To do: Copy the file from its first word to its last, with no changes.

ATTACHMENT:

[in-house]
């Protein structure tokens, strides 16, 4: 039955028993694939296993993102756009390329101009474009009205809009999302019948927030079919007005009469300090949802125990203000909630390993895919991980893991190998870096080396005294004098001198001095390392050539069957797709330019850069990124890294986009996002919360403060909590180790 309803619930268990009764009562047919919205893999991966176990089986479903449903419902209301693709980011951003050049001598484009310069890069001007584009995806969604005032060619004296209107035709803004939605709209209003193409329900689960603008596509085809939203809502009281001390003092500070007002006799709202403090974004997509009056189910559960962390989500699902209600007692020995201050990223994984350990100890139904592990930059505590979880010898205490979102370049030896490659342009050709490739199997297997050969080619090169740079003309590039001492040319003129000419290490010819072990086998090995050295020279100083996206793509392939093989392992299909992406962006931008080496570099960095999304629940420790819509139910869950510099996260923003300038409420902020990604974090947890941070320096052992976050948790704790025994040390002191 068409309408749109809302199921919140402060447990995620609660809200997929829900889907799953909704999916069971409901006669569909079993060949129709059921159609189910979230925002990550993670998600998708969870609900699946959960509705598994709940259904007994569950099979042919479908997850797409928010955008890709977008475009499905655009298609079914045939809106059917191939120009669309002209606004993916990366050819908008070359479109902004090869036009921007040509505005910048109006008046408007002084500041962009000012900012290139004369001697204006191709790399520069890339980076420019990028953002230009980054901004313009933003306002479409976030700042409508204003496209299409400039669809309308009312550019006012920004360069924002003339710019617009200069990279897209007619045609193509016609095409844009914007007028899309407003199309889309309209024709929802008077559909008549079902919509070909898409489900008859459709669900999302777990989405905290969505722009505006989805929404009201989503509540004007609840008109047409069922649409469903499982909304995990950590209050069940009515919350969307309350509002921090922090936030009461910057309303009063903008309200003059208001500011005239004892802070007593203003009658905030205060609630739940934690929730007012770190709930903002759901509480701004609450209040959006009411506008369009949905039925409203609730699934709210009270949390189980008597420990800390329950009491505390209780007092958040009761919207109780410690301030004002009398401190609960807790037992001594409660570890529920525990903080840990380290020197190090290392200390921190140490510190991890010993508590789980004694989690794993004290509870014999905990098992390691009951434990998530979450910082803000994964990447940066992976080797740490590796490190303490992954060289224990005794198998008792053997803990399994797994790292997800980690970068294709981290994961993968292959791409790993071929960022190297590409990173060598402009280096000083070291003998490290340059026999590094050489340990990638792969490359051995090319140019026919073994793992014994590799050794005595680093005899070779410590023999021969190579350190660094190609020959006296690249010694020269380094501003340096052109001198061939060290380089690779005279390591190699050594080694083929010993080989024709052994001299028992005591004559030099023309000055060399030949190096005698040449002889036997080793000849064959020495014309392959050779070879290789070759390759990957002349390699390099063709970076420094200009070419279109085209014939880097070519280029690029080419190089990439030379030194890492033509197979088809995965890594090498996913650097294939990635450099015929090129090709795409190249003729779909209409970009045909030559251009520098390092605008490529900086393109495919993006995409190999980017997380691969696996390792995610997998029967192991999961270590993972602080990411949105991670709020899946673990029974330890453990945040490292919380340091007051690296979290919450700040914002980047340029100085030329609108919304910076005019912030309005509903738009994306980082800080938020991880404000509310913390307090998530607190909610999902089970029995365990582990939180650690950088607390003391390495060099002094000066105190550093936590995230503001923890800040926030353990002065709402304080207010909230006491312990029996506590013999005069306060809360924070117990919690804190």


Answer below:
[in-house]
């Protein structure tokens, strides 16, 4: 039955028993694939296993993102756009390329101009474009009205809009999302019948927030079919007005009469300090949802125990203000909630390993895919991980893991190998870096080396005294004098001198001095390392050539069957797709330019850069990124890294986009996002919360403060909590180790 309803619930268990009764009562047919919205893999991966176990089986479903449903419902209301693709980011951003050049001598484009310069890069001007584009995806969604005032060619004296209107035709803004939605709209209003193409329900689960603008596509085809939203809502009281001390003092500070007002006799709202403090974004997509009056189910559960962390989500699902209600007692020995201050990223994984350990100890139904592990930059505590979880010898205490979102370049030896490659342009050709490739199997297997050969080619090169740079003309590039001492040319003129000419290490010819072990086998090995050295020279100083996206793509392939093989392992299909992406962006931008080496570099960095999304629940420790819509139910869950510099996260923003300038409420902020990604974090947890941070320096052992976050948790704790025994040390002191 068409309408749109809302199921919140402060447990995620609660809200997929829900889907799953909704999916069971409901006669569909079993060949129709059921159609189910979230925002990550993670998600998708969870609900699946959960509705598994709940259904007994569950099979042919479908997850797409928010955008890709977008475009499905655009298609079914045939809106059917191939120009669309002209606004993916990366050819908008070359479109902004090869036009921007040509505005910048109006008046408007002084500041962009000012900012290139004369001697204006191709790399520069890339980076420019990028953002230009980054901004313009933003306002479409976030700042409508204003496209299409400039669809309308009312550019006012920004360069924002003339710019617009200069990279897209007619045609193509016609095409844009914007007028899309407003199309889309309209024709929802008077559909008549079902919509070909898409489900008859459709669900999302777990989405905290969505722009505006989805929404009201989503509540004007609840008109047409069922649409469903499982909304995990950590209050069940009515919350969307309350509002921090922090936030009461910057309303009063903008309200003059208001500011005239004892802070007593203003009658905030205060609630739940934690929730007012770190709930903002759901509480701004609450209040959006009411506008369009949905039925409203609730699934709210009270949390189980008597420990800390329950009491505390209780007092958040009761919207109780410690301030004002009398401190609960807790037992001594409660570890529920525990903080840990380290020197190090290392200390921190140490510190991890010993508590789980004694989690794993004290509870014999905990098992390691009951434990998530979450910082803000994964990447940066992976080797740490590796490190303490992954060289224990005794198998008792053997803990399994797994790292997800980690970068294709981290994961993968292959791409790993071929960022190297590409990173060598402009280096000083070291003998490290340059026999590094050489340990990638792969490359051995090319140019026919073994793992014994590799050794005595680093005899070779410590023999021969190579350190660094190609020959006296690249010694020269380094501003340096052109001198061939060290380089690779005279390591190699050594080694083929010993080989024709052994001299028992005591004559030099023309000055060399030949190096005698040449002889036997080793000849064959020495014309392959050779070879290789070759390759990957002349390699390099063709970076420094200009070419279109085209014939880097070519280029690029080419190089990439030379030194890492033509197979088809995965890594090498996913650097294939990635450099015929090129090709795409190249003729779909209409970009045909030559251009520098390092605008490529900086393109495919993006995409190999980017997380691969696996390792995610997998029967192991999961270590993972602080990411949105991670709020899946673990029974330890453990945040490292919380340091007051690296979290919450700040914002980047340029100085030329609108919304910076005019912030309005509903738009994306980082800080938020991880404000509310913390307090998530607190909610999902089970029995365990582990939180650690950088607390003391390495060099002094000066105190550093936590995230503001923890800040926030353990002065709402304080207010909230006491312990029996506590013999005069306060809360924070117990919690804190």